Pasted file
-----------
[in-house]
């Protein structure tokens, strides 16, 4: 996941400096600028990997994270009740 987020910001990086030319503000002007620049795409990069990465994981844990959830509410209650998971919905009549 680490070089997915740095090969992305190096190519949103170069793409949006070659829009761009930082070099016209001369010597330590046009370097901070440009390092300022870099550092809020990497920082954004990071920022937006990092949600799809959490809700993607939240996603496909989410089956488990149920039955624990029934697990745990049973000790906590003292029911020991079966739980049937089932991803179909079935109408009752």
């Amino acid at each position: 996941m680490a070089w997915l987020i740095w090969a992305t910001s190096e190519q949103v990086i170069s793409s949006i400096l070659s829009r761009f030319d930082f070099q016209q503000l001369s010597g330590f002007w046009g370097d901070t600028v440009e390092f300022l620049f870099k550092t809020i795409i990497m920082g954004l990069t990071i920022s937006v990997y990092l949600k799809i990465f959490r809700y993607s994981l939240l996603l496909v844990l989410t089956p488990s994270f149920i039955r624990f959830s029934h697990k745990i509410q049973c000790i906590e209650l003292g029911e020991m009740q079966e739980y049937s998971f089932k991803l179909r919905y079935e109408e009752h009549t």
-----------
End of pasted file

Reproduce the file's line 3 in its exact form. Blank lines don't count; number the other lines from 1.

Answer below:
């Amino acid at each position: 996941m680490a070089w997915l987020i740095w090969a992305t910001s190096e190519q949103v990086i170069s793409s949006i400096l070659s829009r761009f030319d930082f070099q016209q503000l001369s010597g330590f002007w046009g370097d901070t600028v440009e390092f300022l620049f870099k550092t809020i795409i990497m920082g954004l990069t990071i920022s937006v990997y990092l949600k799809i990465f959490r809700y993607s994981l939240l996603l496909v844990l989410t089956p488990s994270f149920i039955r624990f959830s029934h697990k745990i509410q049973c000790i906590e209650l003292g029911e020991m009740q079966e739980y049937s998971f089932k991803l179909r919905y079935e109408e009752h009549t």